Local National Day of Prayer Services
By LORETTA FULTON
At least two organizations will host live National Day of Prayer services on Thursday.
1-Kingdom, an organization of local civic leaders and ministers, and the Abilene Interfaith Council, which has members from various faith traditions, will host services that are open to the public.
1-Kingdom is sponsoring several prayer opportunities throughout the day, all at Festival Gardens at the Abilene Zoo. A come-and-go prayer time will be held 10 a.m. to 8 p.m.
“Participants are invited to come and join with other believers to pray for our nation and our city,” according to a news release from 1-Kingdom. “There will be a short time of gathering each hour at twenty minutes past the hour.”
Also, live worship and corporate prayer times will be held at noon and at 6:30 p.m., with pastors leading the gathering in prayer for the nation.
There will be live worship and corporate prayer at 12 noon and 6:30 pm with pastors and leaders who will lead the gathering in prayer for our nation.
Also, food trucks will be available during the noon and dinner hours.
The Abilene Interfaith Council will host a prayer service at noon Thursday at the Center for Contemporary Arts, 220 Cypress St. Dr. Omer Hancock, retired Hardin-Simmons University religion professor, will serve as master of ceremonies and will read a brief history of the National Day of Prayer.
The service will end with the traditional “breaking bread together in peace” ceremony. Challah bread for the ceremony will be provided by Gay Beitscher.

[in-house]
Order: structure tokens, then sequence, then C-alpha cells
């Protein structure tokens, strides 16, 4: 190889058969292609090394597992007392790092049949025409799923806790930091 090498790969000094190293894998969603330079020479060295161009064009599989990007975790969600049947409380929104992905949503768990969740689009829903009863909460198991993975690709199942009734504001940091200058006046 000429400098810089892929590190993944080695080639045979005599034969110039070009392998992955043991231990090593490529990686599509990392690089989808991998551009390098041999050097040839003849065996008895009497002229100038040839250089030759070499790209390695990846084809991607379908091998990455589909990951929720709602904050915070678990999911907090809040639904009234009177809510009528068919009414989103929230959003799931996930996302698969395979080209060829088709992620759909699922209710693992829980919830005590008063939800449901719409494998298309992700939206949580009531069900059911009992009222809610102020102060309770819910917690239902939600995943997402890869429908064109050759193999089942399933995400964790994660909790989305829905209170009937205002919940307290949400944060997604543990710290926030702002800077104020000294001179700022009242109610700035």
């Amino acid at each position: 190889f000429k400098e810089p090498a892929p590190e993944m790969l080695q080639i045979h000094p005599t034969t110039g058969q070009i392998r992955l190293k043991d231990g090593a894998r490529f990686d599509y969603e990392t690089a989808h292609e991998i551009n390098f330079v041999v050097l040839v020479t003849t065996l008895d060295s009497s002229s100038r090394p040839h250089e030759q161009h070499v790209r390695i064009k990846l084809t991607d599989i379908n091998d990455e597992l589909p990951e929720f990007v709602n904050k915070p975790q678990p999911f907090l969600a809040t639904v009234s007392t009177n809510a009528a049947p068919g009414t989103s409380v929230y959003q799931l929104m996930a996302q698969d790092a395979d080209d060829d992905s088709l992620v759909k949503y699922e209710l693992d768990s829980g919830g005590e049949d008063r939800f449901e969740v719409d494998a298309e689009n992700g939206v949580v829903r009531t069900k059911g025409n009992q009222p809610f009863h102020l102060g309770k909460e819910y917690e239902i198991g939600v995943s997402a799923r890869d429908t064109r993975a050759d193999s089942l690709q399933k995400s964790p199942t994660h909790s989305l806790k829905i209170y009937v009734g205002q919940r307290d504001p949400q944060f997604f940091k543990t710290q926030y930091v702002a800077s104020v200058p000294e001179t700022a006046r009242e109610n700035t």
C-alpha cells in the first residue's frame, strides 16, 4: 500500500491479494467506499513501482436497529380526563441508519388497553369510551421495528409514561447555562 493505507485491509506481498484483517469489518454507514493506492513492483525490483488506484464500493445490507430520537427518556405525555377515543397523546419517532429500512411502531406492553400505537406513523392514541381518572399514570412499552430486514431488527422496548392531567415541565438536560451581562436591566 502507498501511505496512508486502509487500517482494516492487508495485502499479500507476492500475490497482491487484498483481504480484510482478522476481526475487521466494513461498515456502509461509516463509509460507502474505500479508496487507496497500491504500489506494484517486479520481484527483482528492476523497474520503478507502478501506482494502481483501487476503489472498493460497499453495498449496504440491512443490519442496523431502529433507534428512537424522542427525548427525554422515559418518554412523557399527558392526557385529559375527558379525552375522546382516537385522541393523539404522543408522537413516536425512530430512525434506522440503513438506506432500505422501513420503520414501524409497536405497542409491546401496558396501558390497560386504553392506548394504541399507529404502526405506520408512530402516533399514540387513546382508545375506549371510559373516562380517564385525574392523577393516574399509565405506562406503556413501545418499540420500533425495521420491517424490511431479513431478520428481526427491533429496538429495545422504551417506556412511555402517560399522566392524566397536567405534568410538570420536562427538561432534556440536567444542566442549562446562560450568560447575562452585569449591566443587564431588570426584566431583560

Following are participants in the Abilene Interfaith Council program:
Episcopal – Fr. David Romanik
Baha’i- Nellie Doneva
Buddhism – Jatumas Adair
Catholic -Judith Phaneuf
Church of Jesus Christ of Latter-day Saints – Dr. Brian Sorensen – Hendrick Health
Dyess Chaplains – Chaplain, Major Matthew Clouse
Hindu- Dr. Sanjay Srivastava – TTHSC
Hospital chaplain – Wesley Erickson
Humanist – Greg Wilson
Native American Spirituality – Icie Mitchell
Orthodox Christianity- Ken Herfurth
Protestant – Cliff Stewart, pastor, First Central Presbyterian Church
Click here to read a Pew Research Center study on how often Americans pray.
National Day of Prayer history
The National Day of Prayer is a vital part of our heritage. Since the first call to prayer in 1775, when the Continental Congress asked the colonies to pray for wisdom in forming a nation, the call to prayer has continued through our history, including President Lincoln’s proclamation of a day of “humiliation, fasting, and prayer” in 1863. In 1952, a joint resolution by Congress, signed by President Truman, declared an annual national day of prayer. In 1988, the law was amended and signed by President Reagan, permanently setting the day as the first Thursday of every May. Each year, the president signs a proclamation, encouraging all Americans to pray on this day. Last year, all 50 state governors plus the governors of several U.S. territories signed similar proclamations.
Loretta Fulton is editor of Spirit of Abilene